YEREVAN -- Hundreds of people blocked a major highway connecting Armenia's capital with its main airport early on May 2, in response to protest leader Nikol Pashinian's call for a general strike following the parliament's vote against his becoming prime minister.
Security forces were also deployed in the area of Zvartnots Airport.
Elsewhere in Yerevan, groups of students took to the streets again, some of them heading for university campuses and calling on all students to join the strike.
Pashinian, marching with a large group of people in Yerevan, used a bullhorn to call on his supporters to allow passage for all Defense Ministry and emergency vehicles. He also called on his supporters not to block the army's supply routes or the two strategic highways connecting Armenia with Nagorno-Karabakh.
On May 1, lawmakers voted against Pashinian as the country's next prime minister in a narrow 55-to-45 vote, prompting him to call on supporters to stage a general strike starting on May 2.
The vote in a special session of parliament on May 1 came shortly after Vahram Baghdasarian, the leader of the parliamentary faction of the ruling Republican Party of Armenia (HHK), announced that his party would vote against Pashinian.
WATCH: Live stream from Yerevan via RFE/RL's Armenian Service
Under Armenia's constitution, the failure of parliament to confirm a prime minister triggers a second vote by the legislature, which has been scheduled for May 8.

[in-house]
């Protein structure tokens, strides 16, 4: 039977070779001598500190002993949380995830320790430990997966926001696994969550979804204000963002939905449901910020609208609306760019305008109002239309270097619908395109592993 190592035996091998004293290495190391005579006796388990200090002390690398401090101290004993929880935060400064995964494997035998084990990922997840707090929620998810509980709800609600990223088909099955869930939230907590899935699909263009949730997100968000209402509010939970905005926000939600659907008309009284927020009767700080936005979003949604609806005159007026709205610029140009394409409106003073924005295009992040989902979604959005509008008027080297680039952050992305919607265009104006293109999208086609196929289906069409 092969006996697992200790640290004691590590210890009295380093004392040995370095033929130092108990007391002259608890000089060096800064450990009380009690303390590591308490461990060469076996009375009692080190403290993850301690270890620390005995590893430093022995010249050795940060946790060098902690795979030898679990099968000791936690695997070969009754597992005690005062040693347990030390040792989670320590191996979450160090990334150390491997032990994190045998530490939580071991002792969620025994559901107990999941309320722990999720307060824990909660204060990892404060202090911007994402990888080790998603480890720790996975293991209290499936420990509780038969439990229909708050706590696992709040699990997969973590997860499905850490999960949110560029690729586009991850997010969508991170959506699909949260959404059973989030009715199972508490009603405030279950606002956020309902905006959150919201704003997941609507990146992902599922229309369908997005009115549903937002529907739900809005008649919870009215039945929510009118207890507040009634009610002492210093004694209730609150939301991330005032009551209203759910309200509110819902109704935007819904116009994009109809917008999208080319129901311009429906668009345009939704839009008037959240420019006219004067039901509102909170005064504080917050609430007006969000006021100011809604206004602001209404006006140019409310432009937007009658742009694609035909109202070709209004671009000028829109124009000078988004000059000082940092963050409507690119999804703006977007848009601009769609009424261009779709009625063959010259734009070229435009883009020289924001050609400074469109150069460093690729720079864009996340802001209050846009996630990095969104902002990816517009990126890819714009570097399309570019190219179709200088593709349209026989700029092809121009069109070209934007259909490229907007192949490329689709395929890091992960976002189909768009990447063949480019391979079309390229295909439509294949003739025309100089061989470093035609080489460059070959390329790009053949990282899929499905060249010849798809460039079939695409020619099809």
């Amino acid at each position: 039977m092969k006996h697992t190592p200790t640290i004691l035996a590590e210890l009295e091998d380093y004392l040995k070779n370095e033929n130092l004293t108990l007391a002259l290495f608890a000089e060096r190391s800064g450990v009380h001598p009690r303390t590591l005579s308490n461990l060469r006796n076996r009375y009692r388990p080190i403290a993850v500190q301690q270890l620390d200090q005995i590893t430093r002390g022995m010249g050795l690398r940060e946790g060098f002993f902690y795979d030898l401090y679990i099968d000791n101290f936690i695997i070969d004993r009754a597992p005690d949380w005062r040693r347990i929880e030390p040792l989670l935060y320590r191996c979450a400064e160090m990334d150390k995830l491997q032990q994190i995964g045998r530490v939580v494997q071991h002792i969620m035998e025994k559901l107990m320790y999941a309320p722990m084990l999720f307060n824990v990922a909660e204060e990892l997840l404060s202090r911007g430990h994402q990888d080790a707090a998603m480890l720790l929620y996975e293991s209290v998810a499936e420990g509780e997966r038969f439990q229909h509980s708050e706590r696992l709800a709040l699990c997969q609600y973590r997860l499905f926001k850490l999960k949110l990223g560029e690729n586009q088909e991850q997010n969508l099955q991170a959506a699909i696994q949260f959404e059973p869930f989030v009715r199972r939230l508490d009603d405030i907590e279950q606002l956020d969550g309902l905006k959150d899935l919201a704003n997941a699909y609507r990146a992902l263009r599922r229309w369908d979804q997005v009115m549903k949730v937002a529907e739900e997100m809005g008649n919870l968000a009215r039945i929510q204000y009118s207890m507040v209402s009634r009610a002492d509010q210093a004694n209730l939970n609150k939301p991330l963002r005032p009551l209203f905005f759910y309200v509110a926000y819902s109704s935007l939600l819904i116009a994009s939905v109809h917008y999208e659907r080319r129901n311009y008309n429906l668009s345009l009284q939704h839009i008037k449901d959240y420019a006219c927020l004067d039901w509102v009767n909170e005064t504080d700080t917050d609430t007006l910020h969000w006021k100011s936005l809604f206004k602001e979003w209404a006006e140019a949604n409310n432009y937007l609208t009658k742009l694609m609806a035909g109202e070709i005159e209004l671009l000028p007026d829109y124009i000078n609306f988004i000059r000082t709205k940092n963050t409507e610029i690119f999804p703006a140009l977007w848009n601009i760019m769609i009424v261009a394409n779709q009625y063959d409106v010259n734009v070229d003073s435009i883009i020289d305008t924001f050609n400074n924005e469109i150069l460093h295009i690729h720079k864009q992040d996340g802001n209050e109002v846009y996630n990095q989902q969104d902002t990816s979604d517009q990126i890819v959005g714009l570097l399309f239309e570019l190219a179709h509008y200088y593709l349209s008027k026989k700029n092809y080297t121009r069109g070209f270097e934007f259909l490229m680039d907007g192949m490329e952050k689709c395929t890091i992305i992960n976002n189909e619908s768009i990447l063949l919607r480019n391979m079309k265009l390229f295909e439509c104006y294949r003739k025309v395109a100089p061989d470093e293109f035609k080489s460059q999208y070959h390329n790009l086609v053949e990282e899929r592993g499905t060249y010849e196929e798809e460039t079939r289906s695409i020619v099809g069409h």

Baghdasarian and Pashinian both indicated that they would take part in negotiations before that vote.
In response to the May 1 vote in parliament, Pashinian called on citizens across the country to join in a general strike beginning at 8:15 a.m. on May 2 to back the opposition's demand that he be appointed as the next prime minister.
Speaking to tens of thousands of supporters gathered at Republic Square in central Yerevan after the legislature's vote, Pashinian said all workers should stop going to their jobs and all students should stop attending their classes.
He also called for protesters to continue "nonviolent, peaceful acts of civil disobedience," including the blocking of all roads and highways in the country and the closure of railroads and airports.
In remarks in the legislature, Pashinian said the Republican Party's parliamentary faction had "destroyed itself irreversibly" by "announcing war against its own people" and refusing to support his candidacy.
If parliament on May 8 fails again to confirm a prime minister, the legislature would automatically be dissolved and early general elections would be scheduled, with the Republican-led acting government in charge of the electoral process.
Pashinian insists that only an interim government led by a "people's candidate" -- himself -- can organize and conduct parliamentary elections that are free, fair, and transparent.
Pashinian led more than two weeks of antigovernment protests that forced Serzh Sarkisian to step down as prime minister -- a position which he switched to after he completed the two five-year mandates as president allowed by the constitution.